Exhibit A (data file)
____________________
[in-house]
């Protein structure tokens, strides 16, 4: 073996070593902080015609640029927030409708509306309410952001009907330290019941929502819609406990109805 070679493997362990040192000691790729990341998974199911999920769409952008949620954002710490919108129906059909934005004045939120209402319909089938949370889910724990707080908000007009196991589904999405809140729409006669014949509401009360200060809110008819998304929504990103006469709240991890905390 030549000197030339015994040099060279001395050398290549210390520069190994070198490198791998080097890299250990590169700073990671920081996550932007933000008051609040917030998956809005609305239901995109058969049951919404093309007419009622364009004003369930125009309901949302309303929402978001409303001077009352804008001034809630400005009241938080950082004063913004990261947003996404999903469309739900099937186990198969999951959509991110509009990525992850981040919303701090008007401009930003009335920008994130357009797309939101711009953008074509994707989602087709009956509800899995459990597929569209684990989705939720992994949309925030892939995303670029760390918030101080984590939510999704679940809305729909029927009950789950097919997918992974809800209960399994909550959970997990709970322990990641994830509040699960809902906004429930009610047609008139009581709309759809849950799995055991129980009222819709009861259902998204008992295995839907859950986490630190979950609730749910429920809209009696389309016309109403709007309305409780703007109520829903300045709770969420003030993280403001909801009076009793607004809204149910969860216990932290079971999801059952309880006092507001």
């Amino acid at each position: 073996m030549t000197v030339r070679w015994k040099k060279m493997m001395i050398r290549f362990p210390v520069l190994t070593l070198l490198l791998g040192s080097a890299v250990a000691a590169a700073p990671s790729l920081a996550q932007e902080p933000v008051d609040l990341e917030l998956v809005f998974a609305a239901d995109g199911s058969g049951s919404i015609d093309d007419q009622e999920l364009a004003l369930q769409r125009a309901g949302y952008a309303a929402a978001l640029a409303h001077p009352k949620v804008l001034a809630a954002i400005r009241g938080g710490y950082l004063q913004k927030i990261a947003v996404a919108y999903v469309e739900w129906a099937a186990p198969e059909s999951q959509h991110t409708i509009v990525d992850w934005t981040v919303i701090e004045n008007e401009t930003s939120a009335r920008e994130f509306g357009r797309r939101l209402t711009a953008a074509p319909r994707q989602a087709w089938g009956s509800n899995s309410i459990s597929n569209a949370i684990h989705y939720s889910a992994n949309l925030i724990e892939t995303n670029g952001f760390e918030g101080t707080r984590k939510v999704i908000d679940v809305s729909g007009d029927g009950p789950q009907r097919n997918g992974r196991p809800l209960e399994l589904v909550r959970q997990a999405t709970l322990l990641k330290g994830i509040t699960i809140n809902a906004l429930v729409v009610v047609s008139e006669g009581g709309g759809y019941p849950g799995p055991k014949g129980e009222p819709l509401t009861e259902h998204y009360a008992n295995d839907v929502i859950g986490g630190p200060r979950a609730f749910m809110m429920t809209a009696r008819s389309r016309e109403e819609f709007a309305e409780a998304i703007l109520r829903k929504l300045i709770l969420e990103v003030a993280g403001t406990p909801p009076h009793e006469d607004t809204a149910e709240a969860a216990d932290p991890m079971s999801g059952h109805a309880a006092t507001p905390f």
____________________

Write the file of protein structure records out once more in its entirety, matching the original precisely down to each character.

[in-house]
């Protein structure tokens, strides 16, 4: 073996070593902080015609640029927030409708509306309410952001009907330290019941929502819609406990109805 070679493997362990040192000691790729990341998974199911999920769409952008949620954002710490919108129906059909934005004045939120209402319909089938949370889910724990707080908000007009196991589904999405809140729409006669014949509401009360200060809110008819998304929504990103006469709240991890905390 030549000197030339015994040099060279001395050398290549210390520069190994070198490198791998080097890299250990590169700073990671920081996550932007933000008051609040917030998956809005609305239901995109058969049951919404093309007419009622364009004003369930125009309901949302309303929402978001409303001077009352804008001034809630400005009241938080950082004063913004990261947003996404999903469309739900099937186990198969999951959509991110509009990525992850981040919303701090008007401009930003009335920008994130357009797309939101711009953008074509994707989602087709009956509800899995459990597929569209684990989705939720992994949309925030892939995303670029760390918030101080984590939510999704679940809305729909029927009950789950097919997918992974809800209960399994909550959970997990709970322990990641994830509040699960809902906004429930009610047609008139009581709309759809849950799995055991129980009222819709009861259902998204008992295995839907859950986490630190979950609730749910429920809209009696389309016309109403709007309305409780703007109520829903300045709770969420003030993280403001909801009076009793607004809204149910969860216990932290079971999801059952309880006092507001």
């Amino acid at each position: 073996m030549t000197v030339r070679w015994k040099k060279m493997m001395i050398r290549f362990p210390v520069l190994t070593l070198l490198l791998g040192s080097a890299v250990a000691a590169a700073p990671s790729l920081a996550q932007e902080p933000v008051d609040l990341e917030l998956v809005f998974a609305a239901d995109g199911s058969g049951s919404i015609d093309d007419q009622e999920l364009a004003l369930q769409r125009a309901g949302y952008a309303a929402a978001l640029a409303h001077p009352k949620v804008l001034a809630a954002i400005r009241g938080g710490y950082l004063q913004k927030i990261a947003v996404a919108y999903v469309e739900w129906a099937a186990p198969e059909s999951q959509h991110t409708i509009v990525d992850w934005t981040v919303i701090e004045n008007e401009t930003s939120a009335r920008e994130f509306g357009r797309r939101l209402t711009a953008a074509p319909r994707q989602a087709w089938g009956s509800n899995s309410i459990s597929n569209a949370i684990h989705y939720s889910a992994n949309l925030i724990e892939t995303n670029g952001f760390e918030g101080t707080r984590k939510v999704i908000d679940v809305s729909g007009d029927g009950p789950q009907r097919n997918g992974r196991p809800l209960e399994l589904v909550r959970q997990a999405t709970l322990l990641k330290g994830i509040t699960i809140n809902a906004l429930v729409v009610v047609s008139e006669g009581g709309g759809y019941p849950g799995p055991k014949g129980e009222p819709l509401t009861e259902h998204y009360a008992n295995d839907v929502i859950g986490g630190p200060r979950a609730f749910m809110m429920t809209a009696r008819s389309r016309e109403e819609f709007a309305e409780a998304i703007l109520r829903k929504l300045i709770l969420e990103v003030a993280g403001t406990p909801p009076h009793e006469d607004t809204a149910e709240a969860a216990d932290p991890m079971s999801g059952h109805a309880a006092t507001p905390f």